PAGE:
According to a recent report, big-name mortgage lenders have been accused of employing underhand moves to boost their profit margins and raise their loan fees by as much as three times the level they were a year ago. The survey found that some banks had raised arrangement fees on some deals by as much as 183 per cent since the start of the credit crunch.

A recent report by credit agency Standard and Poors claims that two million households will enter negative equity by 2010 - 200,000 more than in the last slump.

With more than a third of homeowners estimated to be heading towards negative equity, the banks are seeking every means of reducing their risk – including raising ‘up front’ fees on mortgages.

So far, the 'collapse' in house prices has not been as big as many think - The Times ' Ten Worst Streets in Britain' for house price falls includes falls of well under 15 per cent.

What can you do?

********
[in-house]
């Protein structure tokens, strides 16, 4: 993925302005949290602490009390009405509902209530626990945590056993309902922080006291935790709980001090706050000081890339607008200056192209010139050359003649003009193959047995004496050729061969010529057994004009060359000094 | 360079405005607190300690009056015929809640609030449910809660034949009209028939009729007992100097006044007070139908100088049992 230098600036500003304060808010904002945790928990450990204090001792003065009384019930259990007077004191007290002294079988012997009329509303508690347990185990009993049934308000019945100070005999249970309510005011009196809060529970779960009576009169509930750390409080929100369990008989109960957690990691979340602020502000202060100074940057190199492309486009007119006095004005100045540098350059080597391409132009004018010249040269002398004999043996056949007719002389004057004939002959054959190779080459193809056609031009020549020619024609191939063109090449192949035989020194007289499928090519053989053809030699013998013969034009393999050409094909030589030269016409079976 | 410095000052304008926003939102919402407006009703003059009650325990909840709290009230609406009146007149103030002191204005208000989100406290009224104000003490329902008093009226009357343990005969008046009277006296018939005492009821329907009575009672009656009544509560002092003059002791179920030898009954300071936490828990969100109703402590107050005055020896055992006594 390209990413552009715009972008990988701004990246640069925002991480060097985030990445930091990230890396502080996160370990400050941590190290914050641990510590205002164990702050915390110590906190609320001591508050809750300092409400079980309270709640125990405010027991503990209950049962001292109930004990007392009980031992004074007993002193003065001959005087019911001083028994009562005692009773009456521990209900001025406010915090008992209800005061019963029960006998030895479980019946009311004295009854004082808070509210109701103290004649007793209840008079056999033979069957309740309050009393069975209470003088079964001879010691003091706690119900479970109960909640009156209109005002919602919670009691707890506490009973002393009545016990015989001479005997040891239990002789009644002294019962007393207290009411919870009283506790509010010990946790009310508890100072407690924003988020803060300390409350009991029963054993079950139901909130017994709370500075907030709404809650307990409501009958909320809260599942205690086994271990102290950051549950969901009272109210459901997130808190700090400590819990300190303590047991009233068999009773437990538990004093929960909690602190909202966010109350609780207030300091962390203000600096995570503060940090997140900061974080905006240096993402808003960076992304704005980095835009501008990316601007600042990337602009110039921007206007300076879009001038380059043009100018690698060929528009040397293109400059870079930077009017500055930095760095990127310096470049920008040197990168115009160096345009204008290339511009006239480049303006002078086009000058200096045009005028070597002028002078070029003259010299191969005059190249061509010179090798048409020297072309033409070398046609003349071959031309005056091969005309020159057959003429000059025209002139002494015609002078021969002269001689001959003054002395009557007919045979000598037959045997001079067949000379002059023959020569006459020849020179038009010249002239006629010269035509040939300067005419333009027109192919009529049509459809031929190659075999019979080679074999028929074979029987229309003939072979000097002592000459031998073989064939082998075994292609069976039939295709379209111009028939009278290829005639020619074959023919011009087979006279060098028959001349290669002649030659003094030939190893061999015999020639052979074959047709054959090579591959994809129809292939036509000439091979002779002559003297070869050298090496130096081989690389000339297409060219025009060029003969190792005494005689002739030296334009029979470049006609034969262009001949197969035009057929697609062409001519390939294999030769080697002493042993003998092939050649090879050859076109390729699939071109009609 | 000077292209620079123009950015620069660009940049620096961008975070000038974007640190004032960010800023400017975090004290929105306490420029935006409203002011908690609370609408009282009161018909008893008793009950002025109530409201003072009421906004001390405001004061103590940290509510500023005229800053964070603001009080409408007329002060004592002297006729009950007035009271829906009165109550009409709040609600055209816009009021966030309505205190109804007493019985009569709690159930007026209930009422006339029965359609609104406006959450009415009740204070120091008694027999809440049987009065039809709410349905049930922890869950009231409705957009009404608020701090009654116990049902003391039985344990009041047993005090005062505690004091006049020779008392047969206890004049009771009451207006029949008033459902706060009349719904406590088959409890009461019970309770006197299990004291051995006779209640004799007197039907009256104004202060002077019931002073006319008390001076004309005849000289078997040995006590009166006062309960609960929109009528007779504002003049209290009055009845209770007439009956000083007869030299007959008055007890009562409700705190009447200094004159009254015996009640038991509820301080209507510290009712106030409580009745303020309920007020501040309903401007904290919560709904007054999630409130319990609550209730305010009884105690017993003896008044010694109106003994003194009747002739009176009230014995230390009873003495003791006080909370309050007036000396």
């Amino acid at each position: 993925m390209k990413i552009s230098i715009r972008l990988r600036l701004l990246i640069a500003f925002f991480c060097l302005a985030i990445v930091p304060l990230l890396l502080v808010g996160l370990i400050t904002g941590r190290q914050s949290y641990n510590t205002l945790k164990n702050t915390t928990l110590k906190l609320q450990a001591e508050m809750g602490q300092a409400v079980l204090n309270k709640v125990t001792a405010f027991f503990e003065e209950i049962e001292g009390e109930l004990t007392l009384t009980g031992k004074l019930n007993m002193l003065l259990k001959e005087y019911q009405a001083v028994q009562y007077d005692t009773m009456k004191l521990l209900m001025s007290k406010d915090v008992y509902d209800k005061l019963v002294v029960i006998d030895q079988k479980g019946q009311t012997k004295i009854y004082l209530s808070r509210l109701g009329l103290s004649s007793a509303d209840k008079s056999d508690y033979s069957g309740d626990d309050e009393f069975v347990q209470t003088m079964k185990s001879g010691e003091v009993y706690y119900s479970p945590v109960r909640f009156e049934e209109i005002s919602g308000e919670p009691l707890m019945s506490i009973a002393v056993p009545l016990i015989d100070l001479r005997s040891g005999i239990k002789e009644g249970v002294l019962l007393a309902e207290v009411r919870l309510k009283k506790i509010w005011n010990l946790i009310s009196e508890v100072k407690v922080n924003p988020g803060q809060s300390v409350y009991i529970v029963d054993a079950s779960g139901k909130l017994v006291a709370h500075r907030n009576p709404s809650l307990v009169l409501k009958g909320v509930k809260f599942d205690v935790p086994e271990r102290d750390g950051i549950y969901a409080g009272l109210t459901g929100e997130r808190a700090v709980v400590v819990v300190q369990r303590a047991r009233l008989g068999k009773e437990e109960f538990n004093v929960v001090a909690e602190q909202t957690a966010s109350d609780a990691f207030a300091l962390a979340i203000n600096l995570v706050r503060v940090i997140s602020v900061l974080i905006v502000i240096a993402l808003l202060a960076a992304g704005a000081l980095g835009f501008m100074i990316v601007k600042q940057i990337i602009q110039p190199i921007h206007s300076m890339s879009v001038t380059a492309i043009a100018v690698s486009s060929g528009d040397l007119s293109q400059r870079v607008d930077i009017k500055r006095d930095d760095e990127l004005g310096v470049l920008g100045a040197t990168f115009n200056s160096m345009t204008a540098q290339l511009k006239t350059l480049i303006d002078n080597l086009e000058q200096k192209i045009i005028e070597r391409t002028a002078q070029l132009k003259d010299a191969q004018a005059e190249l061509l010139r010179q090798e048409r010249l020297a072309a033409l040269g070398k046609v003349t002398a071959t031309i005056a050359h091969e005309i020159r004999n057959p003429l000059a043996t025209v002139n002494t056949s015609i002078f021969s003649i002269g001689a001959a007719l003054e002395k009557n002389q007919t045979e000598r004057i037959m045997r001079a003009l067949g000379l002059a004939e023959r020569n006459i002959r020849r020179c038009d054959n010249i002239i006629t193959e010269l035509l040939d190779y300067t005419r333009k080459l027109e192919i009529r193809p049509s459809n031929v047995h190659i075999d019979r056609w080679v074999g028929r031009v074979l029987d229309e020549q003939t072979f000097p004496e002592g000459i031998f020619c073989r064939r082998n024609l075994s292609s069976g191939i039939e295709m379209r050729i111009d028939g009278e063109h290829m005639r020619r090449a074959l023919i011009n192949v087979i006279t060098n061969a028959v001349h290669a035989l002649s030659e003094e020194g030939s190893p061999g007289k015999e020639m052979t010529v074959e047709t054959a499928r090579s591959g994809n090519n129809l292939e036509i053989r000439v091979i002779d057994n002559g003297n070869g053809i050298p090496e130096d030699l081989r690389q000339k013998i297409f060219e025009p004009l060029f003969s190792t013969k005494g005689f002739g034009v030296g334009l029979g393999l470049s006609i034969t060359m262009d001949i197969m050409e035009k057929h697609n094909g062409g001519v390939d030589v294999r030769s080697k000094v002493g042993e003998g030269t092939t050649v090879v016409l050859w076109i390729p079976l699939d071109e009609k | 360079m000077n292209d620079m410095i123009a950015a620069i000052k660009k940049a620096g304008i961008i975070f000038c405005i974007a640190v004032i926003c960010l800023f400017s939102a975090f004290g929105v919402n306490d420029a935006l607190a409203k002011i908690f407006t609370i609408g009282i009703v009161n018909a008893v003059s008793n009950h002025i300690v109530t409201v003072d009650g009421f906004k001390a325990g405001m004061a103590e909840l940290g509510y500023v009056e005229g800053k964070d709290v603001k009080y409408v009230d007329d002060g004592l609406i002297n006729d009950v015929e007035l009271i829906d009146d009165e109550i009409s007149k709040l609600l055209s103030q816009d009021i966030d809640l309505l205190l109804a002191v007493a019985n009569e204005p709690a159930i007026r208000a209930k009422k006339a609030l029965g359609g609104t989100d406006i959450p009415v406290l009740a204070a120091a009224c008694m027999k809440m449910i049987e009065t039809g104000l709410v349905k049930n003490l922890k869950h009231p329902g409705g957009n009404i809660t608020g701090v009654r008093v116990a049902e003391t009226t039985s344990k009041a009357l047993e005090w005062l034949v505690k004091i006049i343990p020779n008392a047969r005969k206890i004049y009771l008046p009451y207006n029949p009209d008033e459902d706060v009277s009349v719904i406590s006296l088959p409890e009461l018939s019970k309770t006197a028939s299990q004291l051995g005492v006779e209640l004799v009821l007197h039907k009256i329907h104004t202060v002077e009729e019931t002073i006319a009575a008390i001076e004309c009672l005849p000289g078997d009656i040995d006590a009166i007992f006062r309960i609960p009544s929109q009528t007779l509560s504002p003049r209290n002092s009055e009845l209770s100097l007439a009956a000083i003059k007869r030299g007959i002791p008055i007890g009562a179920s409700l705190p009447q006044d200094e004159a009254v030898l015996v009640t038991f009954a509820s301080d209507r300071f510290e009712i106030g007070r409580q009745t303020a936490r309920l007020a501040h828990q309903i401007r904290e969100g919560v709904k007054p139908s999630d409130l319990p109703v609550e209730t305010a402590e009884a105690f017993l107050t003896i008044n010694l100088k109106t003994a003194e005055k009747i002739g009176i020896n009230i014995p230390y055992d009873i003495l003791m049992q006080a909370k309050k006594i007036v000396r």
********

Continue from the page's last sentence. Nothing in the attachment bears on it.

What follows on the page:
If you know you are a really good credit risk and the loan you seek is one which is not a large percentage of the purchase price, then you should shop around for the best deal.

If you have a ‘flexible’ mortgage and have paid off a substantial amount of the capital, you may be able to trade all or part of your right to ‘roll up’ your borrowing to the initial sum borrowed for a better deal. Some roll-ups in effect give the borrower the right to roll-up their loans into negative equity. Capping the potential loan reduces the lenders risk.

If you are having difficulty with your loan repayments, take advice as soon as possible: a negotiated compromise with your lender is a much better solution than having your home repossessed.